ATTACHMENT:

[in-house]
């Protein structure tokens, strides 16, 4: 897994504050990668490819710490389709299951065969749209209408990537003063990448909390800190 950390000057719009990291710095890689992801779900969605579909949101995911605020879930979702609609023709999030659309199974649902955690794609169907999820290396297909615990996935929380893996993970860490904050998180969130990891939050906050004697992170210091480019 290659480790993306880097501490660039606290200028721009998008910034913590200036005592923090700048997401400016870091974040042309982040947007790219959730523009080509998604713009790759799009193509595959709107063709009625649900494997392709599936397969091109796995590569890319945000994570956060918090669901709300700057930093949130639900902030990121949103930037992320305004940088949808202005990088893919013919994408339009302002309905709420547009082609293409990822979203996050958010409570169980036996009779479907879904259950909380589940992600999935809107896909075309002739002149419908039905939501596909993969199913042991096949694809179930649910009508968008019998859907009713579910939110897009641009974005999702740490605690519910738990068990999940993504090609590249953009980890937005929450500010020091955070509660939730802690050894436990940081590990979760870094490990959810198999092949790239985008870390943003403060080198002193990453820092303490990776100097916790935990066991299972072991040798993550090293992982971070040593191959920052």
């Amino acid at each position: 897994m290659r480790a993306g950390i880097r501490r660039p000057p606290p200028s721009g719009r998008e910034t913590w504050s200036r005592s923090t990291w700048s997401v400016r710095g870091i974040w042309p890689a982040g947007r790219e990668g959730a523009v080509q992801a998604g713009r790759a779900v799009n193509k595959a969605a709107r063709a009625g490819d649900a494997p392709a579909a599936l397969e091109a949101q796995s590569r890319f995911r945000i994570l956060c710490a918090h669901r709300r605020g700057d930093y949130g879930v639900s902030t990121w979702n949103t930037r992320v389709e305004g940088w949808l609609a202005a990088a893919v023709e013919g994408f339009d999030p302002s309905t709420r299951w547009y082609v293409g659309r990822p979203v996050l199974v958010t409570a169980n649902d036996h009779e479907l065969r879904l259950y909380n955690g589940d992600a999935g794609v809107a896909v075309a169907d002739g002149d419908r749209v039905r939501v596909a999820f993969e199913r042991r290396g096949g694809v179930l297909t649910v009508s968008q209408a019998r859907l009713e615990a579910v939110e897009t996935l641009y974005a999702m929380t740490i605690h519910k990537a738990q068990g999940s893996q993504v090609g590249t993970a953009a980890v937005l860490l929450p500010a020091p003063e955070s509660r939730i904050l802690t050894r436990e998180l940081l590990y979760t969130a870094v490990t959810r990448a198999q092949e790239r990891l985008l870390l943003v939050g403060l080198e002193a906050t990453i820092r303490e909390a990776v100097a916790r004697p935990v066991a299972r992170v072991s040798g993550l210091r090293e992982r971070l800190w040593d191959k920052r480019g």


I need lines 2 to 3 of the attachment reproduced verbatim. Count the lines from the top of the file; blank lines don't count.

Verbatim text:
């Protein structure tokens, strides 16, 4: 897994504050990668490819710490389709299951065969749209209408990537003063990448909390800190 950390000057719009990291710095890689992801779900969605579909949101995911605020879930979702609609023709999030659309199974649902955690794609169907999820290396297909615990996935929380893996993970860490904050998180969130990891939050906050004697992170210091480019 290659480790993306880097501490660039606290200028721009998008910034913590200036005592923090700048997401400016870091974040042309982040947007790219959730523009080509998604713009790759799009193509595959709107063709009625649900494997392709599936397969091109796995590569890319945000994570956060918090669901709300700057930093949130639900902030990121949103930037992320305004940088949808202005990088893919013919994408339009302002309905709420547009082609293409990822979203996050958010409570169980036996009779479907879904259950909380589940992600999935809107896909075309002739002149419908039905939501596909993969199913042991096949694809179930649910009508968008019998859907009713579910939110897009641009974005999702740490605690519910738990068990999940993504090609590249953009980890937005929450500010020091955070509660939730802690050894436990940081590990979760870094490990959810198999092949790239985008870390943003403060080198002193990453820092303490990776100097916790935990066991299972072991040798993550090293992982971070040593191959920052």
């Amino acid at each position: 897994m290659r480790a993306g950390i880097r501490r660039p000057p606290p200028s721009g719009r998008e910034t913590w504050s200036r005592s923090t990291w700048s997401v400016r710095g870091i974040w042309p890689a982040g947007r790219e990668g959730a523009v080509q992801a998604g713009r790759a779900v799009n193509k595959a969605a709107r063709a009625g490819d649900a494997p392709a579909a599936l397969e091109a949101q796995s590569r890319f995911r945000i994570l956060c710490a918090h669901r709300r605020g700057d930093y949130g879930v639900s902030t990121w979702n949103t930037r992320v389709e305004g940088w949808l609609a202005a990088a893919v023709e013919g994408f339009d999030p302002s309905t709420r299951w547009y082609v293409g659309r990822p979203v996050l199974v958010t409570a169980n649902d036996h009779e479907l065969r879904l259950y909380n955690g589940d992600a999935g794609v809107a896909v075309a169907d002739g002149d419908r749209v039905r939501v596909a999820f993969e199913r042991r290396g096949g694809v179930l297909t649910v009508s968008q209408a019998r859907l009713e615990a579910v939110e897009t996935l641009y974005a999702m929380t740490i605690h519910k990537a738990q068990g999940s893996q993504v090609g590249t993970a953009a980890v937005l860490l929450p500010a020091p003063e955070s509660r939730i904050l802690t050894r436990e998180l940081l590990y979760t969130a870094v490990t959810r990448a198999q092949e790239r990891l985008l870390l943003v939050g403060l080198e002193a906050t990453i820092r303490e909390a990776v100097a916790r004697p935990v066991a299972r992170v072991s040798g993550l210091r090293e992982r971070l800190w040593d191959k920052r480019g």